Tinnitus Masker - A guide to Hearing Loss

A tinnitus masker is basically, a device which emits ‘white noise’ in order to overlay the noises caused by tinnitus.

Tinnitus is not a condition per se; rather it is a group of symptoms which can be an indicator of another condition. These symptoms include buzzing, ringing or whistling sounds in the ear (or head). These sounds can drive you to distraction but what a masker does is to generate static sound. You gradually become accustomed to this and in time, stop noticing your tinnitus.

It is not a ‘cure’for tinnitus or the underlying problem but it does ensure that it is less of a problem.

The masker itself is an electronic piece of equipment which has been specially designed for this condition but it can be expensive.

However you can use a similar device such as a radio which is cheaper and easy to use. All you do is set it so it isn’t on a radio station –static sound –and play this a low volume. The idea behind this is that your brain will become slightly confused and will focus on this sound rather than your tinnitus. If this works then it may be worth looking at something similar which can be worn on the body.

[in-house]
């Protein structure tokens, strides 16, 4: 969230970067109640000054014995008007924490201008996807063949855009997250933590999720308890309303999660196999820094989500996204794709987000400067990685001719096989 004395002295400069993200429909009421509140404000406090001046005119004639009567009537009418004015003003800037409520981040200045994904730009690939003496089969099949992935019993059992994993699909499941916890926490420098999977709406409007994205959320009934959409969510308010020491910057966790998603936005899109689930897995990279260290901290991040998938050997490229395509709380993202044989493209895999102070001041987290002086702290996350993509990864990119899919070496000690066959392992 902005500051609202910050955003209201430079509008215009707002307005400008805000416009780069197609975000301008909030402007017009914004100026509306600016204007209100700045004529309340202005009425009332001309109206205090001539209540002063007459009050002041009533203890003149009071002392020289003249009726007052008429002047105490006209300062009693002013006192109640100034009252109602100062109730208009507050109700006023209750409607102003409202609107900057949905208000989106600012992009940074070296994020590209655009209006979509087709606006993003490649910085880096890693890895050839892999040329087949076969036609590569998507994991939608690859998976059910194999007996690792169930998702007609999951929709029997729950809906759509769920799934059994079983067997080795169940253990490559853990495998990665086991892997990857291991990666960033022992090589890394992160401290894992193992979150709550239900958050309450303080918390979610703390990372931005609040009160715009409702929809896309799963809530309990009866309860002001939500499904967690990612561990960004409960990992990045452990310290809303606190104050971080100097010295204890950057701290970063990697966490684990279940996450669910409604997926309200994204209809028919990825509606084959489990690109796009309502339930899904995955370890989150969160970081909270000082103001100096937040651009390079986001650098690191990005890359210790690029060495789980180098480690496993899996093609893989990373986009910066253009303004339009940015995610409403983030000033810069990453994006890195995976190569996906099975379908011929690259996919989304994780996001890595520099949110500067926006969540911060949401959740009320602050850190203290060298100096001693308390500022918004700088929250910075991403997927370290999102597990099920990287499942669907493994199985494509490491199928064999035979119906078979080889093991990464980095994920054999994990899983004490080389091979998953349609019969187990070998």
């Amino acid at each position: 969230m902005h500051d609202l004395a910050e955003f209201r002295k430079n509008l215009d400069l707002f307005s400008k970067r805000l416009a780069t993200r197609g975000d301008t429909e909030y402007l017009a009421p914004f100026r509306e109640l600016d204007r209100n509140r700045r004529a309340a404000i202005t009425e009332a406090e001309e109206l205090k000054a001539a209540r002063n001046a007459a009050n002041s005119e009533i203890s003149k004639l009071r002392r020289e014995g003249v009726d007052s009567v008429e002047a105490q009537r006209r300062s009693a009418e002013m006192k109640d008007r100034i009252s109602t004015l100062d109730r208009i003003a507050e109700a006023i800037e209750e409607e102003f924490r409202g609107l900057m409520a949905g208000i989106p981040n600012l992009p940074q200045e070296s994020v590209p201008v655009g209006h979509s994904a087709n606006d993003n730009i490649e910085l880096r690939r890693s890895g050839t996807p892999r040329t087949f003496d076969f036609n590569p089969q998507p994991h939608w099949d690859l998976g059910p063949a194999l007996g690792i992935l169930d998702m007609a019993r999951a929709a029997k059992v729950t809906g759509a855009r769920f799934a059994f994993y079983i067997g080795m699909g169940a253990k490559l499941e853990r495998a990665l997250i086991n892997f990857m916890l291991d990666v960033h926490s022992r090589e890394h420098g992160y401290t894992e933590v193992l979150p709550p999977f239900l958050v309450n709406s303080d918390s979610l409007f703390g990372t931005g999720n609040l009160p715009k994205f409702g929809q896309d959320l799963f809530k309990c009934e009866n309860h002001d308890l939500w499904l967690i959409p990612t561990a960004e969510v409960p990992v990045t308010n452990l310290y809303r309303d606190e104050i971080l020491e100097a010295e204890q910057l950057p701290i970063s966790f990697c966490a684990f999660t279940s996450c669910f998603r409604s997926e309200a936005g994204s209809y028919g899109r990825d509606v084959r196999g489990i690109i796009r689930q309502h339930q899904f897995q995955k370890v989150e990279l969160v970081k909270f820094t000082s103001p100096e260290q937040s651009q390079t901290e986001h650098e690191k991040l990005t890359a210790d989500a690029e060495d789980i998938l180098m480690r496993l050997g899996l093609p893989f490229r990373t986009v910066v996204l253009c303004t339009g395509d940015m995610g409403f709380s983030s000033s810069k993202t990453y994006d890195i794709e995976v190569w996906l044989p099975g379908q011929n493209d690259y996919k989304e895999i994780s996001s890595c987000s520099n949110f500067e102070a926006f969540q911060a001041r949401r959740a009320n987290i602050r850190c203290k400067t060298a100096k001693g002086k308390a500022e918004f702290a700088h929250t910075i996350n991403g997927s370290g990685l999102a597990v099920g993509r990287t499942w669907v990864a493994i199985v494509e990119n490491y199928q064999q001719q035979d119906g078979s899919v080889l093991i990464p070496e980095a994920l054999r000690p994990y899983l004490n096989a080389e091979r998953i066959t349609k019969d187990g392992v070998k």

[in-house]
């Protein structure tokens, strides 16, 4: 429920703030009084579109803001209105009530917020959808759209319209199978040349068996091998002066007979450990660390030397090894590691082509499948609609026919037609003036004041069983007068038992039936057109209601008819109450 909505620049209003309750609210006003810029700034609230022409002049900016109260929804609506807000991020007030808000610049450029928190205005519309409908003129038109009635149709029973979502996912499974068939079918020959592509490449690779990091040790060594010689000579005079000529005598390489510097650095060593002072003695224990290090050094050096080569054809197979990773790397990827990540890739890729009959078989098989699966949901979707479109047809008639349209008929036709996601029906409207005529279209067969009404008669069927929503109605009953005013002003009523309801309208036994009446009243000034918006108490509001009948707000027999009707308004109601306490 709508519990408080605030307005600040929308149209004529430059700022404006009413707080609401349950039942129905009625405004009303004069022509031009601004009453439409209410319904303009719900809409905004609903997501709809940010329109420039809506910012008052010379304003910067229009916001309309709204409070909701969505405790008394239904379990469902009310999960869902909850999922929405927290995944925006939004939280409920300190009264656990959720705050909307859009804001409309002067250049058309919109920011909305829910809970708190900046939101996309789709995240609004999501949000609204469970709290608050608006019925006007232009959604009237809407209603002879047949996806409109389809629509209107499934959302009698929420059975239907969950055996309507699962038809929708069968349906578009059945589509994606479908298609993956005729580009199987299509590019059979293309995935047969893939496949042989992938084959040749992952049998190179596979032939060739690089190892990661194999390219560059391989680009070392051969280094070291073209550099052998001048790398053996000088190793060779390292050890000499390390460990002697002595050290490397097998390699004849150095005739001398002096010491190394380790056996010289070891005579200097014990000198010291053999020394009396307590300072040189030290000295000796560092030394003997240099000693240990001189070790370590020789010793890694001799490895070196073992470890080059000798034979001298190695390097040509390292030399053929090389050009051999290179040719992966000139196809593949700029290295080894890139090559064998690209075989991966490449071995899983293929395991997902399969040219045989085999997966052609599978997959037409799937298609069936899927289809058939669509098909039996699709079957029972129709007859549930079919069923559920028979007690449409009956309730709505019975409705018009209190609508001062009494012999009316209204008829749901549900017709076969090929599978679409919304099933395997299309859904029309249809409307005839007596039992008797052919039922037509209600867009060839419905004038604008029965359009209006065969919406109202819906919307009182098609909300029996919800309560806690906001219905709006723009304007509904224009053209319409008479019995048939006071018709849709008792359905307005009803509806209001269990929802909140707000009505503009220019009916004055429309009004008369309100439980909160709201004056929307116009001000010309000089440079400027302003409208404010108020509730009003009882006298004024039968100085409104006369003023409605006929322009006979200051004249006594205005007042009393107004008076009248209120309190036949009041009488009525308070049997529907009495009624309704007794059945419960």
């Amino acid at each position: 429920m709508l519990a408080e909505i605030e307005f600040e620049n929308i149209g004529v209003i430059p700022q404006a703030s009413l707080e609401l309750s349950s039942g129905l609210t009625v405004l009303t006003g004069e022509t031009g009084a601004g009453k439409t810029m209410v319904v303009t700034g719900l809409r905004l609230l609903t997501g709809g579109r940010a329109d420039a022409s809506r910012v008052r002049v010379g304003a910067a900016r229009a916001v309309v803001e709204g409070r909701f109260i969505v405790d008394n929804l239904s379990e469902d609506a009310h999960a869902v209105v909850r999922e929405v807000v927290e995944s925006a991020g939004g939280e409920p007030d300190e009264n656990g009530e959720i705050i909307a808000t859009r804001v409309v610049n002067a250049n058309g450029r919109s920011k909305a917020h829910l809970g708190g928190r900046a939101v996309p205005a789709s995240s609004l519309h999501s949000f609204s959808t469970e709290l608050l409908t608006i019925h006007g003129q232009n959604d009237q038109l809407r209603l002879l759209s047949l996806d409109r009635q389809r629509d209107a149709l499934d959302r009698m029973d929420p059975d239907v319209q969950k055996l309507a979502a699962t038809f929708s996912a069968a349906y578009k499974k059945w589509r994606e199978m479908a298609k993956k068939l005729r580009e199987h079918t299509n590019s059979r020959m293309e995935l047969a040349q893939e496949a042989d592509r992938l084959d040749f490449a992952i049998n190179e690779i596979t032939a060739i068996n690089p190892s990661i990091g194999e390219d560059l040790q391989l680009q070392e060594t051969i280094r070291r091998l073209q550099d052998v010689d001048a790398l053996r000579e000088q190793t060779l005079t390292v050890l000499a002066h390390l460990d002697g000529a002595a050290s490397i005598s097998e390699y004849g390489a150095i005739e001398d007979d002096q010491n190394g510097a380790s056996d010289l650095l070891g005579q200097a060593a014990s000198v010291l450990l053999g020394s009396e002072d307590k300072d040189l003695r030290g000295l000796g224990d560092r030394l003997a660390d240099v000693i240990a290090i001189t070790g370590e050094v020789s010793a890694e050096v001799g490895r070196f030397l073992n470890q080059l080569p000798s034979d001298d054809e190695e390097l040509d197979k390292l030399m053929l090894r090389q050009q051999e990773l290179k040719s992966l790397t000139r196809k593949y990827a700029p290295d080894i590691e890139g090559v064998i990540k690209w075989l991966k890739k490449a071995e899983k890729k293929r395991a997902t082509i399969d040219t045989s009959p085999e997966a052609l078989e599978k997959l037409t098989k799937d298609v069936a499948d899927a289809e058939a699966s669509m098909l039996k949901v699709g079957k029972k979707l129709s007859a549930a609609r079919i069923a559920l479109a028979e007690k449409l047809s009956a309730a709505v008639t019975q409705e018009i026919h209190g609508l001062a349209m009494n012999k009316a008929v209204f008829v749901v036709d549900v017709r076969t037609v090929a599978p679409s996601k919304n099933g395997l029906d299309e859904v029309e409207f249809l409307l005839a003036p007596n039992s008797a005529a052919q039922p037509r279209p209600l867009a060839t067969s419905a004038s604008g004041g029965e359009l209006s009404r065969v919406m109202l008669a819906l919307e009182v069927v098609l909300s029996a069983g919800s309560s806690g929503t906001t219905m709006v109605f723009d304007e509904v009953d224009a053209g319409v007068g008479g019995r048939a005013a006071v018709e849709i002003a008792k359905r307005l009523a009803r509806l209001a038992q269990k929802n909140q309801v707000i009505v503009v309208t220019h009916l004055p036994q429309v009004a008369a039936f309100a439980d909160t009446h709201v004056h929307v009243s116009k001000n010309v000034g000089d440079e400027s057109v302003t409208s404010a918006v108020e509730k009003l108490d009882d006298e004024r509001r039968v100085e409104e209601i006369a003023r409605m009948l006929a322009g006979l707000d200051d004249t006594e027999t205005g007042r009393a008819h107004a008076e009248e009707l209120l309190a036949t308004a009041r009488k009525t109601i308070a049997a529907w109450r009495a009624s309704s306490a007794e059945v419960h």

If your tinnitus is worse at night then there are devices which can be used at this time. You just plug these in next to your bed and go to sleep. Another option, which makes use of technology is to wear an MP3 player with ‘static sound’ software. There are also CD’s and software which play gentle sounds that can also act as maskers. These include sounds of the sea, rain or nature and are often marketed as ‘New Age’ music. They have been designed for Yoga or meditation but can be useful for tinnitus sufferers.

It may be tempting to use any of these constantly throughout the day but it is not healthy to do so. Your ears do need a break so designate times in the day when you will do so, for example morning, afternoon and evening.

If you have tinnitus, then see your GP as they will try and determine the cause of this and suggest a suitable treatment. Do this before using a masking device.

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